Allison Walsh Believes in the Power of Storytelling

When Allison Walsh ’17 was a high school student in Mount Prospect, Ill., near Chicago, one of the school’s most popular classes also was one of her favorites — comparative religions. It taught her how big a part culture and religion play in our lives and made her realize she enjoyed learning about others.

At Bradley, she linked her interests and studied studio art with a concentration in painting, Spanish and philosophy. That led to an interest in documentary filmmaking. 

 “I think documentary is a great fusion of all of my areas of study,” Walsh said. “It's an opportunity for me to make an art piece that isn't just me by myself in my studio sharing my viewpoint. I really get to be out there in the world and take in other people's viewpoints and help share those.”

She’s doing about a year of post-production work on her first feature-length documentary — Teaching About Religion — which follows the world religions class at her high school for a year. The 90-minute piece required 50 days of filming throughout the school year. Walsh hopes to debut the film at festivals in early 2023. 

“It's known as a really popular class and people talk about a transformation that happens, so I wanted to see if I could capture that. And it was a really incredible year to follow this class and get to know the students.”

She appreciated the chance to follow the 30 high school seniors in the class, but the pandemic caused complications when the high school moved to virtual learning.

“They were all seniors ... We were supposed to film their graduation and have that be the big ending to the film,” Walsh said. “And then COVID happened, so the ending is a little different than we had planned. We didn't shut down production but we really changed the way that we filmed.”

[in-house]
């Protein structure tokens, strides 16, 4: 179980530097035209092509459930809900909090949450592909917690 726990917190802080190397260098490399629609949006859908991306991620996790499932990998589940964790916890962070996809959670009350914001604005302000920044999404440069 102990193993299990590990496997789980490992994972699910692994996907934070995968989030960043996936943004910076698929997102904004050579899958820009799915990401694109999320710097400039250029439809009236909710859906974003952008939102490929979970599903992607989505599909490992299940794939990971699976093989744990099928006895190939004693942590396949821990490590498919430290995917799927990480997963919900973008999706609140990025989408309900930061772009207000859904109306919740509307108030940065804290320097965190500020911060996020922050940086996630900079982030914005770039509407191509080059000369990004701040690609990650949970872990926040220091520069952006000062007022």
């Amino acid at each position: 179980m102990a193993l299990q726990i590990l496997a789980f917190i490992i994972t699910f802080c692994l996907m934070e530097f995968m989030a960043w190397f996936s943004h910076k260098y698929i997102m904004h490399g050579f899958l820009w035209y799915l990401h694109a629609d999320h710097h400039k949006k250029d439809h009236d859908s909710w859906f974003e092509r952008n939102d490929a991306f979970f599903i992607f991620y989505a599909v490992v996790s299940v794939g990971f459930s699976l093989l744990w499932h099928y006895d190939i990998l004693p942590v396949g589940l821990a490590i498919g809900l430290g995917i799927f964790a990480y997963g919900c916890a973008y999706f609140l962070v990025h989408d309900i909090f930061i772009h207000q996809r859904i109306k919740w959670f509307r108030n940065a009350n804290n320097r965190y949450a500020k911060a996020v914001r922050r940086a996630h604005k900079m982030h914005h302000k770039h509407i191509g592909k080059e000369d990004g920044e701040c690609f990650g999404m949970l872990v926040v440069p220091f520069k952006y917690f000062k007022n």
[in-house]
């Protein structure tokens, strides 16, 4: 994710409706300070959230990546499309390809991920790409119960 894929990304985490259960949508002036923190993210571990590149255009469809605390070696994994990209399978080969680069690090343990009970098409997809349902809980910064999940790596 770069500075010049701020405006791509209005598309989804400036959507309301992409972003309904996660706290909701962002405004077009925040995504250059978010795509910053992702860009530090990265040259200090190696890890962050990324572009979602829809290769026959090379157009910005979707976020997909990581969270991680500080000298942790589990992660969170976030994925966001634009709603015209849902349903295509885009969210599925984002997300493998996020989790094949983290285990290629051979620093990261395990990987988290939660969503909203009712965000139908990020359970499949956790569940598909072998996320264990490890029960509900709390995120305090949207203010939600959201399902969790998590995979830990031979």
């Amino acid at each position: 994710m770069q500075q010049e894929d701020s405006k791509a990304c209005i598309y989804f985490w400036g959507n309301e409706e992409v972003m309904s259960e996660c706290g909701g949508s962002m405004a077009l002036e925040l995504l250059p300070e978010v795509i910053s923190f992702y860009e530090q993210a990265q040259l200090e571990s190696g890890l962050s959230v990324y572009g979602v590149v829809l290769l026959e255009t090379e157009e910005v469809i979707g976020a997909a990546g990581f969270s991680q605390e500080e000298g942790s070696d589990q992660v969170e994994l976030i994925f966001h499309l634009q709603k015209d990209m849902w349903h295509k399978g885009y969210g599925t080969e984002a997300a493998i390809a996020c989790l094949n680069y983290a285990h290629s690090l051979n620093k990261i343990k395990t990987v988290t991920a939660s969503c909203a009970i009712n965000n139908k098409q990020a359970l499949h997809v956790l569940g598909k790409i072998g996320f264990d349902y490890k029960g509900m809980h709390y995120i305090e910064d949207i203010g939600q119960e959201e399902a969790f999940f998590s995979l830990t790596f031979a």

Zoom classes and interviews were used and students filmed themselves with their phones, along with some socially distanced outdoor filming. Using her high school and the same teacher she had for the course made things easier, although security did sometimes mistake her for a student. 

Walsh's earlier projects include “Down the Hill,”about misconceptions related to gun violence across Peoria; “The Daily Aesthetics of Alexander Martin,” about a queer artist and drag queen in Peoria; and “Parallel Lines,” about life on the border divide between Juarez, Mexico, and El Paso, Texas, honored by the Slane College of Communications and Fine Arts in 2017. Walsh’s work has been screened at festivals and events in places like Paris, Barcelona and Chicago.

“I think there’s a lot of power in storytelling. I feel honored to be able to tell people’s stories, and I think it takes great responsibility to work with other people’s stories. I think there are so many incredible stories that are not known and not shared.” 

With the work involved in planning, creating and organizing a documentary, Walsh still lets her fine arts side out. “I'm in my studio office right now and I'm still very interested in painting. I have all of my paint out and waiting for me ready to go.”